The incidence of mental illness, especially anxiety, depression, substance abuse, eating disorders, self harm and suicidal behavior has risen to near epidemic levels around the world…
People from minority communities have largely been excluded from BPD research and access to clinical services. Turns out that has been the case with most every other mental health disorder. But that may be changing
In the past 30 years, several treatments have helped people with BPD “turn the corner” so to speak by reducing the impact of the disorder to a meaningful degree. But where do they hope to find themselves? Cured? Recovered? In remission?. And what do those words mean? Unfortunately, there doesn’t seem to be a definitive answer.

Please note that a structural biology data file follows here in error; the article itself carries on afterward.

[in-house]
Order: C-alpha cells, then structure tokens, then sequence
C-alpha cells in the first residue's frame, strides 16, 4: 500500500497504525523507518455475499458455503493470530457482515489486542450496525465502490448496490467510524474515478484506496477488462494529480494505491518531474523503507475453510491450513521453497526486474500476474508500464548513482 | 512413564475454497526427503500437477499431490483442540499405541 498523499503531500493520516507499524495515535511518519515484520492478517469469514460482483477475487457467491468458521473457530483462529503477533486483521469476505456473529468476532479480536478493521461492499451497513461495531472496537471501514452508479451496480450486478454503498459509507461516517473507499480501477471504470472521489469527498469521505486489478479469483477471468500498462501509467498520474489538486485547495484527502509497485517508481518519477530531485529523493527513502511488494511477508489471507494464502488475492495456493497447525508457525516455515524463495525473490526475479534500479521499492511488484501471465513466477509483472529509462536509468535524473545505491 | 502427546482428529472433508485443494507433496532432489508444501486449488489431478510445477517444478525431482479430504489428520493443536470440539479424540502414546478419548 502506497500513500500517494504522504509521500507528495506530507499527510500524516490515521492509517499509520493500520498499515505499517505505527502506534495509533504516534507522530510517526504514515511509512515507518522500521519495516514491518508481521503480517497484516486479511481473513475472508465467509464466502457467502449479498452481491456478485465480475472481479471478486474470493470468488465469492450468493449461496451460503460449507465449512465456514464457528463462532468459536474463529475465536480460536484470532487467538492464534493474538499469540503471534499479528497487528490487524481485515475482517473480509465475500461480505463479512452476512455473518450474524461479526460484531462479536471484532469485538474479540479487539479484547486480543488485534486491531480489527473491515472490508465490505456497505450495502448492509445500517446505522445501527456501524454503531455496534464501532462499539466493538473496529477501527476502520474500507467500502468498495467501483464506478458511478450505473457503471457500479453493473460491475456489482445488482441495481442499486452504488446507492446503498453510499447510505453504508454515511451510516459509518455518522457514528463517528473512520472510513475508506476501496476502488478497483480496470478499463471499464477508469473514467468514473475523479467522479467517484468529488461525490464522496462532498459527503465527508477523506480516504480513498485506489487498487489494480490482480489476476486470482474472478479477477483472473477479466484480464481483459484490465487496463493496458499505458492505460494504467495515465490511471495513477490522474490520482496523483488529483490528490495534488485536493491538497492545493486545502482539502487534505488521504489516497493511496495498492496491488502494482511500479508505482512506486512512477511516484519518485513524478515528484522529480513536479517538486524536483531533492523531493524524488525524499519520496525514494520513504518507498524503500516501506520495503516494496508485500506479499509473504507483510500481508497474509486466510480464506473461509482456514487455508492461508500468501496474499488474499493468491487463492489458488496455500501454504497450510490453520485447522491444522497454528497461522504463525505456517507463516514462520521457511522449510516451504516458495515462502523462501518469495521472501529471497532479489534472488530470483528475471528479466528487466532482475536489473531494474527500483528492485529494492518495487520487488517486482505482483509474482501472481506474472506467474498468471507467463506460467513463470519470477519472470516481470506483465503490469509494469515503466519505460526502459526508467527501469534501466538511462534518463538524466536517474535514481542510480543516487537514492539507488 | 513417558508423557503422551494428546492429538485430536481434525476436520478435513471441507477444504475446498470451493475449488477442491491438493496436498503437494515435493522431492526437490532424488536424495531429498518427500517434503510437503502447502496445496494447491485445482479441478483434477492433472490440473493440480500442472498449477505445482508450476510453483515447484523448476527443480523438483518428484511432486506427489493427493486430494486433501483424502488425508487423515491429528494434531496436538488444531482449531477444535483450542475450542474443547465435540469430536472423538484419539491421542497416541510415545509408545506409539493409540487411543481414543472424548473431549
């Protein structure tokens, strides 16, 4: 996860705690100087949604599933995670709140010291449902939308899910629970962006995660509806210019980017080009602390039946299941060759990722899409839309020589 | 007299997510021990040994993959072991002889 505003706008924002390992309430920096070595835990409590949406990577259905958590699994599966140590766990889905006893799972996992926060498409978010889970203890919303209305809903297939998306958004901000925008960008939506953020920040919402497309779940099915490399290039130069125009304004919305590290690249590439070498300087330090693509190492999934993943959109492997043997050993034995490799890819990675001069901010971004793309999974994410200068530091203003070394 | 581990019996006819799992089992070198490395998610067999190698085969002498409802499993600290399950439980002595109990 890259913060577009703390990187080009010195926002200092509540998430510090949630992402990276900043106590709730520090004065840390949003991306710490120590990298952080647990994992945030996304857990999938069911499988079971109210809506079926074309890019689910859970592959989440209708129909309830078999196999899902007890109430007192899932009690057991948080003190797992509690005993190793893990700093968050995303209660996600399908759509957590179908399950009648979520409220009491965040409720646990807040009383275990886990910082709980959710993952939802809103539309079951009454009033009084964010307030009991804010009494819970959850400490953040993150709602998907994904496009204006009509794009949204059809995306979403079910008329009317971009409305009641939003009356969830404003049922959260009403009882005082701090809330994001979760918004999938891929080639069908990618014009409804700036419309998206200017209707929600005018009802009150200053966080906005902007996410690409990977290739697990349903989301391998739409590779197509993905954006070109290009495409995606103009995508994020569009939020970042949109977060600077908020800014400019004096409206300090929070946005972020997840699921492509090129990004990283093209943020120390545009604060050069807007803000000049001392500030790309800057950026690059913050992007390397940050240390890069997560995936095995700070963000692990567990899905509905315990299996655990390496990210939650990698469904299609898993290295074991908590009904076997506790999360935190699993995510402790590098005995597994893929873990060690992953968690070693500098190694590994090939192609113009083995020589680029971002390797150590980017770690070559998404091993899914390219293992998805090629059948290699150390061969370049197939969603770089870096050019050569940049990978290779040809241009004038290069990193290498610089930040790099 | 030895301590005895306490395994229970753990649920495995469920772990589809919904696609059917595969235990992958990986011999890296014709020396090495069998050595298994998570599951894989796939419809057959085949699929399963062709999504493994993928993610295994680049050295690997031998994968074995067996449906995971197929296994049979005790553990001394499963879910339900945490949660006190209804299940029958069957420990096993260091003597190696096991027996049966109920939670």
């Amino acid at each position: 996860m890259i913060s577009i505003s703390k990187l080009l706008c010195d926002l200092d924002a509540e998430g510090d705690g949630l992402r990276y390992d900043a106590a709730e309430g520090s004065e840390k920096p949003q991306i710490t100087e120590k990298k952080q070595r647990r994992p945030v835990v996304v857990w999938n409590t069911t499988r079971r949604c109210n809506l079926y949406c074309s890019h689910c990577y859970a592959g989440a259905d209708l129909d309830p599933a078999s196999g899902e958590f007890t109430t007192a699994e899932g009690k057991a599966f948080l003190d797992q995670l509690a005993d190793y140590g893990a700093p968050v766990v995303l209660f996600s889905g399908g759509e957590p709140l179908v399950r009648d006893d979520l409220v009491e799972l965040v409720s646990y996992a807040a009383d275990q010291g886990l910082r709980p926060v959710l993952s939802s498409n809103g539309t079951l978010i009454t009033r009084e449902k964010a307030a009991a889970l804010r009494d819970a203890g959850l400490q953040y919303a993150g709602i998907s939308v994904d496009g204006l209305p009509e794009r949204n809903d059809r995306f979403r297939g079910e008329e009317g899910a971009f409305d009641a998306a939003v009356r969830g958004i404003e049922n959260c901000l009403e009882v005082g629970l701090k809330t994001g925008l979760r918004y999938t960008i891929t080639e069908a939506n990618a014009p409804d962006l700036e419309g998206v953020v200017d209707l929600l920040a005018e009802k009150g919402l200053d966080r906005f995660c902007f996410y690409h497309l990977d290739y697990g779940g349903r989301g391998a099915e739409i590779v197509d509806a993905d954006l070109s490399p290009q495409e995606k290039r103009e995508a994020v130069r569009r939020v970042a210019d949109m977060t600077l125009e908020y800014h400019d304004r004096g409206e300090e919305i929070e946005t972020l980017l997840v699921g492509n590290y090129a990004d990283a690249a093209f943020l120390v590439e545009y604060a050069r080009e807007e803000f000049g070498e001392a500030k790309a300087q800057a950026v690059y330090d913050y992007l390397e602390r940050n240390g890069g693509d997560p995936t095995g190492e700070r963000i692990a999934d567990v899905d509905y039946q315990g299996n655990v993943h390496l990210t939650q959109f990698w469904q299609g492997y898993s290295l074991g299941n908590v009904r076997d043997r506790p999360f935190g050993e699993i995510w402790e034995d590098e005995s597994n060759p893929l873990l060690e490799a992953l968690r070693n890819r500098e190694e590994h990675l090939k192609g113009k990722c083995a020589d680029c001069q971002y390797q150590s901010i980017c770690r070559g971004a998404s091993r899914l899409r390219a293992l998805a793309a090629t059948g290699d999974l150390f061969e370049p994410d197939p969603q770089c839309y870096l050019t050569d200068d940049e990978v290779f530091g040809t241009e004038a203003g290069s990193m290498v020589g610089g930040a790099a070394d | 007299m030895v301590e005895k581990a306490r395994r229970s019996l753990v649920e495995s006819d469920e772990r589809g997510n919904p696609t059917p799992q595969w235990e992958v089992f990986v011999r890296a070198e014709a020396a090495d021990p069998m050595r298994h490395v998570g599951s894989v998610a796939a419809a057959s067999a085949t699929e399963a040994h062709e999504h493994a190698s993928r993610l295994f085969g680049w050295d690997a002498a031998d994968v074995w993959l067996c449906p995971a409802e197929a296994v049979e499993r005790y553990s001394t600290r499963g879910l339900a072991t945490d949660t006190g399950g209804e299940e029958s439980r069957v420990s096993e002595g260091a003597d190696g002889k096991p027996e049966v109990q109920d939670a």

In a sobering essay in a recent New York Times, staff writer David Brooks lays out a strategy for helping prevent the ever-increasing number of suicides in the United States.
Throughout the month we have offered people a free screening online of our 30 minute program “Understanding Borderline Personality Disorder from the 5 part series “If Only We Had Known: A Guide to Borderline Personality Disorder”
For many years after borderline personality disorder was first defined in 1938, the conventional wisdom among mental health providers was that BPD was a permanent condition. The poor response by patients to existing psychotherapies and medications created a belief that the disorder was incurable.